Remember, remember the Fifth of November,
The Gunpowder Treason and Plot,
I know of no reason
Why Gunpowder Treason
Should ever be forgot.
Guy Fawkes, Guy Fawkes, t'was his intent
To blow up King and Parliament.
Three-score barrels of powder below
To prove old England's overthrow;
By God's providence he was catch'd
With a dark lantern and burning match.
Holloa boys, holloa boys, let the bells ring.
Holloa boys, holloa boys, God save the King!
Daniel Hannan, who must be a British MP, has a graceful tribute:
Guy Fawkes Night is a big event in my constituency, especially in Sussex and Kent. These counties were strong for Protestantism in the 16th century and for Parliament in the 17th. To this day, there are bonfire societies in almost every village, and you can see orange sparks rising from crests of the Downs, not just on the 5th, but throughout October and November.
Guy Fawkes Night is a big event in Sussex and Kent.
Nor is it just Guy Fawkes who is burnt. I have seen effigies of Tony Blair, Romano Prodi, unpopular local politicians and, of course, the Pope.
The torching of the Pontiff understandably makes people uneasy – although, in my experience, Left-wing atheists are more offended by the rite than are practicing Catholics. Still, at a time when Catholic leaders are uneasy about the triumphalism of the new Elizabeth film, do we want to be setting fire to the Holy Father?...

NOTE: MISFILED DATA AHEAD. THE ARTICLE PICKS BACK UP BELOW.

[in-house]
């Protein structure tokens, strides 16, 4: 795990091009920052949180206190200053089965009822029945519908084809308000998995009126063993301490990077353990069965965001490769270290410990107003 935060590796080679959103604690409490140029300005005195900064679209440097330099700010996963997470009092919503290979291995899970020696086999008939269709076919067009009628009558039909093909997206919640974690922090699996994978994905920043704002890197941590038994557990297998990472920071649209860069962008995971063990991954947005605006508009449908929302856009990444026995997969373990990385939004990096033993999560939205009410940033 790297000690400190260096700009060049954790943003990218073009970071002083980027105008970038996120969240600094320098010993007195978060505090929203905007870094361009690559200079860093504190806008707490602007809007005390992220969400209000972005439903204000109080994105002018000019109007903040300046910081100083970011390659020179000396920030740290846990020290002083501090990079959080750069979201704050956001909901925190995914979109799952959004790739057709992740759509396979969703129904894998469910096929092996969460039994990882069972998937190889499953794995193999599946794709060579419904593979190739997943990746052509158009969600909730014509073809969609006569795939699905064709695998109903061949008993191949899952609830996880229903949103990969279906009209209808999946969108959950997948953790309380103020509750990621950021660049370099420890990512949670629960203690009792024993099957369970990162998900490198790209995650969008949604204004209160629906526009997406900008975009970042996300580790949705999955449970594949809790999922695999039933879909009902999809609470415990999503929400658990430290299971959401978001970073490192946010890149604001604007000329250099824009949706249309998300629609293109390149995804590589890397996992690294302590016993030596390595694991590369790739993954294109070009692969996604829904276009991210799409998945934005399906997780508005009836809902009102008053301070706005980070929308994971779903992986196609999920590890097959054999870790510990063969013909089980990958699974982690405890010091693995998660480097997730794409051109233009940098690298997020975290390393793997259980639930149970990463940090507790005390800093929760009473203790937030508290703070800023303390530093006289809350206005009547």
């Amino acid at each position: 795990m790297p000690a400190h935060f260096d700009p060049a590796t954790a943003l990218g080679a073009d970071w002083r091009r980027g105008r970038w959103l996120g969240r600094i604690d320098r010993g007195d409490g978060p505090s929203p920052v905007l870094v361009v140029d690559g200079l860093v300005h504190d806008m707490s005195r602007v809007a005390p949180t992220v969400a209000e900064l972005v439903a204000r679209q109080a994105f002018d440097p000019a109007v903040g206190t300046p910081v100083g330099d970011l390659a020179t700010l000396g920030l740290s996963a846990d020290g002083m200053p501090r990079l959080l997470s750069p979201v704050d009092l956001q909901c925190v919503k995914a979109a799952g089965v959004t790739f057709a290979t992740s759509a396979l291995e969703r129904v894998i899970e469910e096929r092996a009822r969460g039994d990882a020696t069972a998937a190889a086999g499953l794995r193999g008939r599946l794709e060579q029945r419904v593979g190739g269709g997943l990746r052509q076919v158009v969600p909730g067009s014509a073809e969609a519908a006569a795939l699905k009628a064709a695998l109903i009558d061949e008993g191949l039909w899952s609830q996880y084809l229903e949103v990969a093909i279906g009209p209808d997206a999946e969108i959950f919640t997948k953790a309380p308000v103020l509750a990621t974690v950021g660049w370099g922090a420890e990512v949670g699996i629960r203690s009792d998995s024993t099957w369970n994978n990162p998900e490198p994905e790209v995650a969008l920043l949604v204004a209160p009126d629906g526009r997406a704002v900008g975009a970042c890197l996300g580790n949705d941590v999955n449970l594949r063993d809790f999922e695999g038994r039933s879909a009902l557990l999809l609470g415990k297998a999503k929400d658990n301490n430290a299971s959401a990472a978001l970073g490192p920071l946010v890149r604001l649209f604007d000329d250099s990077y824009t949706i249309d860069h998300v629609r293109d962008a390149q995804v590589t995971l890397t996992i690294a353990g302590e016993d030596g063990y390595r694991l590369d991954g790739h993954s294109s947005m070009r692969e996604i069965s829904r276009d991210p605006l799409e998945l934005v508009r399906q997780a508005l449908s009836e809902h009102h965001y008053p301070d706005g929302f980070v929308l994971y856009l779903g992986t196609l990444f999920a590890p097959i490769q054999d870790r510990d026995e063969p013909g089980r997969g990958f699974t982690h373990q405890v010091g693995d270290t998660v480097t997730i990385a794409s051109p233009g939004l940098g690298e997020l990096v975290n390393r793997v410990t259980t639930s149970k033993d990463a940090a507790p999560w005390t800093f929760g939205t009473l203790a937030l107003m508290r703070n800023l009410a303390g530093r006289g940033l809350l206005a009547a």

[H]aving attended dozens of bonfire nights in my constituency, I can honestly say that I’ve never found the slightest hint of anti-popery in the crowds. Most people are there to enjoy the fireworks. To the extent that there is any ideology present at all, it can be found in the celebration of patriotism, of tradition and of English particularism: the sense that we are marking one of the things that makes our country distinctive.
One year, in Lewes, I watched a large crowd cheering the immolation of Jacques Delors and a large dinosaur that represented the Maastricht Treaty. The good people of East Sussex had realised that, these days, the threat to our way of life comes, not from the Bishop of Rome, but from the Treaty of Rome.
Is there an American politician who can put together an article as well written and articulate as that? Imagine Harry Reid writing an Op Ed about the Fourth of July. Don't be ridiculous. The last American politician who could string words together to make coherent statements was Daniel Patrick Moynihan. And he's dead.
Teddy Roosevelt wrote books, one of which, a history of the War of 1812, is still read. Compare that to the drivel published under the name of, and perhaps written by, Bill Clinton.